Stonewall: The Whitewashing Of American Cinema

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Roland Emmerich’s Stonewall: The Whitewashing of American Cinema On the night of June 28 1969, a group of people at a New York City bar called the Stonewall Inn, united to stand up to the injustice and violence committed against LGBT people at the hands of the police (Robinson, 2011). This act of protest came to be known as The Stonewall Riots. In the midst of a typical police raid, wherein the New York City police would beat and jail patrons for suspicion of homosexuality, the patrons fought back, a fight which lasted several days, and grew as word spread (Robinson). The Stonewall Inn was a popular location for a vastly multicultural clientele, mostly consisting of Black and Latino homosexual men, drag queens, queer and gender nonconforming…show more content…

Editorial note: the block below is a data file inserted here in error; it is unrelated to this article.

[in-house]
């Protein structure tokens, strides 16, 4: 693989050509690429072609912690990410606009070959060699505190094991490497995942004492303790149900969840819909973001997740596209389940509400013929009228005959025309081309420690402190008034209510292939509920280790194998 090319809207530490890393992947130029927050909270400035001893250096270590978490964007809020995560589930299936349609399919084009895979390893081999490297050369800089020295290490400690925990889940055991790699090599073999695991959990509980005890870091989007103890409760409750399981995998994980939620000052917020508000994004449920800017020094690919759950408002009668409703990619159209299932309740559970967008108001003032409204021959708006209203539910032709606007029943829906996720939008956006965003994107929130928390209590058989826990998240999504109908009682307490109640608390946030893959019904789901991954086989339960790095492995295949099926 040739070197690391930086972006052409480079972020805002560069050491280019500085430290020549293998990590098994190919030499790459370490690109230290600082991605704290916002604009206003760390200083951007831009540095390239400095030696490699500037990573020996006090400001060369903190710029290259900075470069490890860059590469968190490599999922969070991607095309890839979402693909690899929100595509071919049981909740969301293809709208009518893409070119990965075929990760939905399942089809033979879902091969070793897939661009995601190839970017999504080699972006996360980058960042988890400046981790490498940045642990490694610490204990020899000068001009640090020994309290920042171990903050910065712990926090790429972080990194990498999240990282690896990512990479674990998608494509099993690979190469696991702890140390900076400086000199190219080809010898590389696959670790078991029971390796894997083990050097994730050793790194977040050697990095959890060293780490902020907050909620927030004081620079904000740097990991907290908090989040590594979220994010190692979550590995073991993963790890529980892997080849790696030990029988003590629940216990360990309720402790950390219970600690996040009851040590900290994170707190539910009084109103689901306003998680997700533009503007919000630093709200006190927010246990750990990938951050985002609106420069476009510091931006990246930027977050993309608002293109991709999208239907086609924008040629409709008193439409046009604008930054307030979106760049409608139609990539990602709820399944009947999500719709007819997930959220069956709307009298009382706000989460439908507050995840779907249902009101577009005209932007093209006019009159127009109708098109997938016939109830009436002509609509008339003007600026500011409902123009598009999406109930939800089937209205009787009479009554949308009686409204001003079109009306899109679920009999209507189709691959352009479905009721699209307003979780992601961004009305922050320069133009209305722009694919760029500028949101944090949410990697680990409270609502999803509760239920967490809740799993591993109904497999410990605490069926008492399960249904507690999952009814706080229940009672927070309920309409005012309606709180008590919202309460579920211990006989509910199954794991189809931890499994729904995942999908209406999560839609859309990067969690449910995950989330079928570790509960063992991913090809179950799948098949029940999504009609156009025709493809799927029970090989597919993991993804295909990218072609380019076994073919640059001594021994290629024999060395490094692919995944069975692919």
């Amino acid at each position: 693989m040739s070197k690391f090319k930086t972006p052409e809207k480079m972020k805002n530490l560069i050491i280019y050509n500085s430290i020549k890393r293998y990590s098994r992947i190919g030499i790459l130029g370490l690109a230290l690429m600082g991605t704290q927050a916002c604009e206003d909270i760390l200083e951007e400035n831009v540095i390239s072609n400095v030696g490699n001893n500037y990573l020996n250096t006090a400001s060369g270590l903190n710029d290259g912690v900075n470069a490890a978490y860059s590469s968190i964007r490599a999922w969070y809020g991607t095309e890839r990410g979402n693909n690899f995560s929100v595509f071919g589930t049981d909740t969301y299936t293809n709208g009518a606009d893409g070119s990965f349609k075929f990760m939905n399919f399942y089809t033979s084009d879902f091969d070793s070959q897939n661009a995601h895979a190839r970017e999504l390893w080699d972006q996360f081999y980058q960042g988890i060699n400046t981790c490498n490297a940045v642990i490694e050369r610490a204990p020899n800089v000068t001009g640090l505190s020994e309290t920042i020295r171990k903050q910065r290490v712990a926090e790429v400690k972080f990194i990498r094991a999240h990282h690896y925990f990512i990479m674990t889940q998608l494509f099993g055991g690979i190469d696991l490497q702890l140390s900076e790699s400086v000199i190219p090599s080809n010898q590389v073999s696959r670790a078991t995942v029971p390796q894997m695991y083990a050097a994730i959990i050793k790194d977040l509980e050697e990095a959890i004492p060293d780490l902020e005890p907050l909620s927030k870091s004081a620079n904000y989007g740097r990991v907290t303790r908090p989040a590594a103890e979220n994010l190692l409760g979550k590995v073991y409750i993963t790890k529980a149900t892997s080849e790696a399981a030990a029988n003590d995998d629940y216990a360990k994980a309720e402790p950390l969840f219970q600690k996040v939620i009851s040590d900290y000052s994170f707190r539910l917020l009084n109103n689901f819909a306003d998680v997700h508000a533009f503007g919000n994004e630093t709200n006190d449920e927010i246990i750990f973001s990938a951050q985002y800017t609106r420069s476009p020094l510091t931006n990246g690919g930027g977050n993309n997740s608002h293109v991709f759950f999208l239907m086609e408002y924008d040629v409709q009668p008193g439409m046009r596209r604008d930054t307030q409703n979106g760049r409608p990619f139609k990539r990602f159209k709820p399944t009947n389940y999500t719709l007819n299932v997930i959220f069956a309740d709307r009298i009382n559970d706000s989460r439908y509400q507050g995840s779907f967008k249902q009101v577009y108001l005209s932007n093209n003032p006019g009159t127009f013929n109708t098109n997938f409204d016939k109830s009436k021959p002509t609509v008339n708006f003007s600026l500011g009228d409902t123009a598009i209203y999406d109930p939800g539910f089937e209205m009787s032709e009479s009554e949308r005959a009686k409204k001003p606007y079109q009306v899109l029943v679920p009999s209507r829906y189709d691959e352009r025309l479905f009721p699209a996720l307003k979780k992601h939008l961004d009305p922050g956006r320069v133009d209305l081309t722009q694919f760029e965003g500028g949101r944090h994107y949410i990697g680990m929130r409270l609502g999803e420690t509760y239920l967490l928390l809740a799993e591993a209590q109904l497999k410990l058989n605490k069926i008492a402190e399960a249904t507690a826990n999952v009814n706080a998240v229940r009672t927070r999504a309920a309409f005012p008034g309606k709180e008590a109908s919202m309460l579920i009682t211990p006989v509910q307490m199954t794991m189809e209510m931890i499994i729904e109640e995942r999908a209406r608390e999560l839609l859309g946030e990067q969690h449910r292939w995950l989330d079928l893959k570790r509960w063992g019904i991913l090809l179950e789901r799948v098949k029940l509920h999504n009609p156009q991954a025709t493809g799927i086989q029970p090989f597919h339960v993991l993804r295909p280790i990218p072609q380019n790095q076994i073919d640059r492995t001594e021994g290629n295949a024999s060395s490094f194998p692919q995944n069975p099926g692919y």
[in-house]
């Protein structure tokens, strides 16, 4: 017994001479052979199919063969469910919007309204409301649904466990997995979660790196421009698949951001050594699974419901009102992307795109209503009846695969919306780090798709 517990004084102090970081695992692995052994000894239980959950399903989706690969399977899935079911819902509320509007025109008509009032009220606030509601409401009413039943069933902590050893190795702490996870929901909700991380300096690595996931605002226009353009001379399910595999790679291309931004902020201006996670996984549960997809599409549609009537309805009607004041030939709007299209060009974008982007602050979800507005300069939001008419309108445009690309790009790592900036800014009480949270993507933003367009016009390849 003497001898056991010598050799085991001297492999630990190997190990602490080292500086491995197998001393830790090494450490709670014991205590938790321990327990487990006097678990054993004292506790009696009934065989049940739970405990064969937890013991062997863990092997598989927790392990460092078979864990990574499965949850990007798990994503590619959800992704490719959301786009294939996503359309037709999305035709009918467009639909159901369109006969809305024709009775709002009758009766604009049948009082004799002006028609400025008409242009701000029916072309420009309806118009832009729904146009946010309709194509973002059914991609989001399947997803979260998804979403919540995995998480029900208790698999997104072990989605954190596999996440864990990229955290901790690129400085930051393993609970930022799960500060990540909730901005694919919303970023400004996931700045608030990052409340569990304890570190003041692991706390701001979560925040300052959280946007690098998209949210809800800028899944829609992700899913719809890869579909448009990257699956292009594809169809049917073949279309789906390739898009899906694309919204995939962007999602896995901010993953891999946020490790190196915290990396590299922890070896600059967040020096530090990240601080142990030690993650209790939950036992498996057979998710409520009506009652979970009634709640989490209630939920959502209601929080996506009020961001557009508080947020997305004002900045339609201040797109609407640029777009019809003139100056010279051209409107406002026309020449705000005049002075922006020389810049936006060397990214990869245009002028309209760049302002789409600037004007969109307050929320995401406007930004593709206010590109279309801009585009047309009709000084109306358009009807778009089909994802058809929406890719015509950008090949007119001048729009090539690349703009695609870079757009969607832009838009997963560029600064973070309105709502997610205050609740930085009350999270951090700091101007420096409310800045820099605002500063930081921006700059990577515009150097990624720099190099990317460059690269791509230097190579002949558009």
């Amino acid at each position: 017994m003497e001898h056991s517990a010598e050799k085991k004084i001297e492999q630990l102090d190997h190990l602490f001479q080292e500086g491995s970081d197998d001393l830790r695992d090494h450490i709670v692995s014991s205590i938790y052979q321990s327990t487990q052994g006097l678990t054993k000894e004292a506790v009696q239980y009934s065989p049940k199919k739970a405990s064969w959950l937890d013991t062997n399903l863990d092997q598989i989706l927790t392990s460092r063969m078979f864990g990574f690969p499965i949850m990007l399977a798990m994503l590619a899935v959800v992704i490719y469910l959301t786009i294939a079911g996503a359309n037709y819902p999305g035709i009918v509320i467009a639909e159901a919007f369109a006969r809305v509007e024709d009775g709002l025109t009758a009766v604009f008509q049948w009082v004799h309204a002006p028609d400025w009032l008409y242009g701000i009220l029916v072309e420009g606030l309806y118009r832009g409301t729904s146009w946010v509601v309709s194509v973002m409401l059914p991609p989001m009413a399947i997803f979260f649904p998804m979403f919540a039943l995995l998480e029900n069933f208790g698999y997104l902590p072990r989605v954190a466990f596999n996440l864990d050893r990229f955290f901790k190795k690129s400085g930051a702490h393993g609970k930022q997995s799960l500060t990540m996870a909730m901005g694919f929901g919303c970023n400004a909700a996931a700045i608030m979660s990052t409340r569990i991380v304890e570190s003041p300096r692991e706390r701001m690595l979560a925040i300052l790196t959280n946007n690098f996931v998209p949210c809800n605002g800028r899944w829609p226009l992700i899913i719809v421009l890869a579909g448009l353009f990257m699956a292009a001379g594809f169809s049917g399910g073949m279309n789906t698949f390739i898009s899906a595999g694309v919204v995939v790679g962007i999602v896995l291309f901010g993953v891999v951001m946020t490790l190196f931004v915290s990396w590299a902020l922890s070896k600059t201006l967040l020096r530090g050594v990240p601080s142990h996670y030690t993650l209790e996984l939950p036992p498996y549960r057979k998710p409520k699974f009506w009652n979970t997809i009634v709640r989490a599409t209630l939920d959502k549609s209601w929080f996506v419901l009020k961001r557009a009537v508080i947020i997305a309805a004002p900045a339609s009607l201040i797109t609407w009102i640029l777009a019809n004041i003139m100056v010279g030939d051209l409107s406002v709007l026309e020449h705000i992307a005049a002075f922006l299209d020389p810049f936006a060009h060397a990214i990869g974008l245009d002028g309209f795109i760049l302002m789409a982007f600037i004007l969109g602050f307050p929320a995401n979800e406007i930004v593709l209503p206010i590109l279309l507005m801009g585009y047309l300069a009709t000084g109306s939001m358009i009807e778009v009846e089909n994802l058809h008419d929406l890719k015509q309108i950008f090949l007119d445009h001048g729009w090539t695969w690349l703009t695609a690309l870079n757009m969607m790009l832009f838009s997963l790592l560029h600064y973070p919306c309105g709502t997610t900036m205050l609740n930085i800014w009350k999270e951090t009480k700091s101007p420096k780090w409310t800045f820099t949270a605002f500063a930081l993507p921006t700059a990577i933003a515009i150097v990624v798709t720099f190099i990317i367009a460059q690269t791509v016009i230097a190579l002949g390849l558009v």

Yet the issue lies in the exclusivity of the narratives created by White men (Erigha, 2015). Racial and ethnic minorities, as well as Lesbian, Gay, Bisexual and Transgender (LGBT) narratives occupy a significantly smaller portion of Hollywood production prominence (Erigha, 2015). When heterosexual, White men exercise domination and hegemony with autonomous control over media images, what is continually produced is a one sided, biased image (Erigha, 2015). This in turn can influence perceptions of, behaviours, and cultural attitudes toward members of marginalized groups (Glenn & Cunningham, 2009). Hollywood, like other mass media outlets, is a pervasive and potent ideological medium, which the ruling elites can use to propagate their own philosophy culture and morality (Lull, 2015). Shown in the case of Emmerich’s Stonewall, where an account of a major turning point in the LGBT national narrative, is fictionalized to fit a narrative familiar with the Hollywood edict of the White male lead (Retzloff, 2007; Erigha, 2015). This focus on the incorrect telling of historic events thwarts understanding of the totality of marginalization faced by racial and ethnic minorities and members of the LGBT community. Through participation in the film industry, members of underrepresented groups can counteract White male hegemonic practices, and influence the creation of media images (Collins,

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